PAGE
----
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Topic: West coast to East coast record  (Read 9849 times)

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« on: December 02, 2016, 05:17:04 pm »

One of my good friends has a brother that has begun riding motorcycles after being away from them since his teenage years. He has taken back to bikes like a fish to water. This brother read an article about a fellow that recently set a new record for going from coast to coast in thirty-eight hours! 2,800 miles! So my buddy's brother called me and said he was going to break the record.        He has access to fuel cells and wants to put one each in each side of his BMW and one in his top case. That's fifteen extra gallons on top of what's in the BMW gas tank. Then, he says he can go for ten hours or so before he has to attend to business. So he plans on going 800 or more miles before stopping. He wants to leave next Spring and get BMW and a tire mfr to help him out with costs.

He recently did 1,500 miles in twenty-four hours. I just don't know about this. The question that comes to mind is, why? I told him it was dangerous riding through the night with animals every where and his doing this without getting "foggy". He can't stop and has to average 75 MPH.
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« Reply #1 on: December 02, 2016, 06:41:44 pm »

Animals really aren't much of an issue on the interstates, and those would be the only way to route it.

A friend of mine here in San Diego had a similar plan- he rigged up a trailer for his K1600LT to use as a giant fuel tank, and had a catheter installed.  His goal was to make it to the beach in Jacksonville without stopping at all.

Unfortunately, he was pulled over in Alabama for having a tail light out on the trailer- over 3/4 of the way through the ride.
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« Reply #2 on: December 02, 2016, 06:51:25 pm »


Animals really aren't much of an issue on the interstates, and those would be the only way to route it.

A friend of mine here in San Diego had a similar plan- he rigged up a trailer for his K1600LT to use as a giant fuel tank, and had a catheter installed.  His goal was to make it to the beach in Jacksonville without stopping at all.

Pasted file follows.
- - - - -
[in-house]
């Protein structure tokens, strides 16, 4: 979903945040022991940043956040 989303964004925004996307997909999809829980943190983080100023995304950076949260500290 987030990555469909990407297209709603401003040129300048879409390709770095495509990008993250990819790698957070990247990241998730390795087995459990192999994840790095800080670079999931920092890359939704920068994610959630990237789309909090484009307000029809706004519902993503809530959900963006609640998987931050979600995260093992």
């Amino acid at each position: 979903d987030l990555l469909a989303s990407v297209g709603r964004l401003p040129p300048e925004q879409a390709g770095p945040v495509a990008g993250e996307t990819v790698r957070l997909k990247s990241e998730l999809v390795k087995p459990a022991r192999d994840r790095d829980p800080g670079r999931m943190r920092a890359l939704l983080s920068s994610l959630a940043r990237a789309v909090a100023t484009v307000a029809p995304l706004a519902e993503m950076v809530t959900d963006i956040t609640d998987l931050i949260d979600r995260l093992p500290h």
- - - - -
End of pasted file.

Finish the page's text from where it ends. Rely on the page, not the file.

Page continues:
Unfortunately, he was pulled over in Alabama for having a tail light out on the trailer- over 3/4 of the way through the ride.


I remember reading about that guy...isn't he a BMW dealer?
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« Reply #3 on: December 02, 2016, 09:51:26 pm »

Yes.
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« Reply #4 on: December 02, 2016, 10:20:16 pm »


Animals really aren't much of an issue on the interstates, and those would be the only way to route it.

A friend of mine here in San Diego had a similar plan- he rigged up a trailer for his K1600LT to use as a giant fuel tank, and had a catheter installed.  His goal was to make it to the beach in Jacksonville without stopping at all.

Unfortunately, he was pulled over in Alabama for having a tail light out on the trailer- over 3/4 of the way through the ride.


WOW. A catheter???? Not even stopping to stretch his legs??? WOW.

Why didn't he tell the cop to write fast?
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« Reply #5 on: December 02, 2016, 11:06:10 pm »

The point was to not even put a foot down until he got to the Atlantic.  Once that was blown it was all over.
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« Reply #6 on: December 03, 2016, 12:09:57 am »

They must be unofficial records. Guinness stopped doing timed records on public roads something like 10 years ago. The IBA won't specifically document/certify a ride that doesn't include gas stops every 300 miles or which require excessive speeding to complete in the time claimed.

On something as simple as a SS1K some guy wrote an article (Motorcyclist? Rider? [something]) about how he stopped to gamble in Vegas so had to run sections at hyper-sonic speed to catch back up, wheelies on the entrance ramp and other such machismo claims.

The IBA revoked his cert.
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« Reply #7 on: December 03, 2016, 08:43:51 am »

Can't change the human body and Mother Nature

Surviving a dumb trip like this is just pure luck

http://drowsydriving.org/about/facts-and-stats/
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« Reply #8 on: December 03, 2016, 11:58:43 am »


They must be unofficial records. Guinness stopped doing timed records on public roads something like 10 years ago. The IBA won't specifically document/certify a ride that doesn't include gas stops every 300 miles or which require excessive speeding to complete in the time claimed.

On something as simple as a SS1K some guy wrote an article (Motorcyclist? Rider? [something]) about how he stopped to gamble in Vegas so had to run sections at hyper-sonic speed to catch back up, wheelies on the entrance ramp and other such machismo claims.

The IBA revoked his cert.


I didn't know this. Given those parameters, there is only so much one could do by following all the rules. I bet IBA doesn't really check.
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I see what you did there.